The Australian Private Hospitals Association has used its 2020-21 Federal Budget submission to call for the restoration of the Private Health Insurance Rebate to 30 per cent for people in the lowest income tier.
The Rebate was the subject of several rounds of reform during the past decade, including means-testing and a change that saw its annual growth linked to inflation rather than the rising cost of premiums.
The impact has been a gradual reduction in the Rebate's contribution to premiums.
According to APHA CEO Michael Roff, “Low-income Australian households face a double whammy of increased premiums and reduced rebates when it comes to private health insurance. Every year the value of their rebate goes down, while their private health premiums increase.
“For example, in 2019, a high-income earner who did not receive the rebate would have experienced a premium increase of 3.25 percent. However, low-income earners would have experienced a real premium increase of 3.74 percent.
“This doesn’t pass the fairness test, nor does it achieve the aim of the rebate – to incentivise Australians to take up private health insurance.”
Mr Roff said APHA is calling on the federal government to restore the Rebate to 2013-14 levels for low-income earners.
The change would return the rebate to 30 per cent for under 65-year-olds, 35 per cent for 65-69-year-olds and 40 per cent for those aged 70 years old and over.
“This will reduce premiums for these households by between 2.02 percent and 3.67 percent and cost about $1.4 billion in 2020-21,” he said.
Private Healthcare Australia has also called for the restoration of the Rebate for low-income Australians.
The APHA has also called for action on public hospitals 'harvesting' privately insured patients.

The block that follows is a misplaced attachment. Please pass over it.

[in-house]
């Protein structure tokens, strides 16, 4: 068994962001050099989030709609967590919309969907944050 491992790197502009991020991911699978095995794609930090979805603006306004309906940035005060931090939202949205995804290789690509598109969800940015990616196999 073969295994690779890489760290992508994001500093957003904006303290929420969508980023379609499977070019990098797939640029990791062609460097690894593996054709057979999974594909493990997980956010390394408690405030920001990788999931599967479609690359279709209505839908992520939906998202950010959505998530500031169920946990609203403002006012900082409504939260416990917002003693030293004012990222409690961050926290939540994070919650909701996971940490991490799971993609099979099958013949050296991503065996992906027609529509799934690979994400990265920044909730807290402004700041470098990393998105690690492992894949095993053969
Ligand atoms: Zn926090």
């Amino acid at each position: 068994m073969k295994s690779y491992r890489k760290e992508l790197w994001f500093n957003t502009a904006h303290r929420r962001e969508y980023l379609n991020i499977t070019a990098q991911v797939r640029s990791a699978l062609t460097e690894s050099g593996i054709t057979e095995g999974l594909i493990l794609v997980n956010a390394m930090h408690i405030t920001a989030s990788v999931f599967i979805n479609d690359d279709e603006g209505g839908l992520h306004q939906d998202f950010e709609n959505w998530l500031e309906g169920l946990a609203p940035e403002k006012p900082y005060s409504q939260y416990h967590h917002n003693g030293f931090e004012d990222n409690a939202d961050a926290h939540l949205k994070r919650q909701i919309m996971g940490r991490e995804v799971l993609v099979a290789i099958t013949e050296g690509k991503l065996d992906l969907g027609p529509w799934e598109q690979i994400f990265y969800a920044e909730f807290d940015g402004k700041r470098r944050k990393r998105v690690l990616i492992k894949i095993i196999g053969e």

“This practice is punishing patients who can’t afford private health insurance. They suffer with deteriorating health on elective surgery waiting lists as public hospitals push the privately insured ahead of them. Add to that, it is also a perversion of Medicare – care based on clinical need, not ability to pay.
“If this practice stopped, private health insurance premiums would drop by six percent,” said Mr Roff.
The submission also calls for a range of other reforms, including doubling the Medicare Levy Surcharge to incentivise high-income Australians to take up private health insurance, and the introduction of a default benefit for alternatives to inpatient treatments including day, community-based, home-based programs for rehabilitation, mental health and palliative care.
“Private hospitals have developed a range of innovative programs that would reduce costs and improve outcomes for patients. These include services like chemotherapy in the home, ambulatory cardiac rehabilitation, rehabilitation in the home and hospital in the home as part of an early discharge service.
“However, the majority of health insurers refuse to financially support such programs provided by hospitals. Instead, they pay for services provided by themselves and a small number of community providers and direct their members to these services.
“Providing default benefits for these services would allow hospitals to expand and integrate services across the continuum of care. This would increase patient choice and reduce the risk of avoidable readmission,” he said.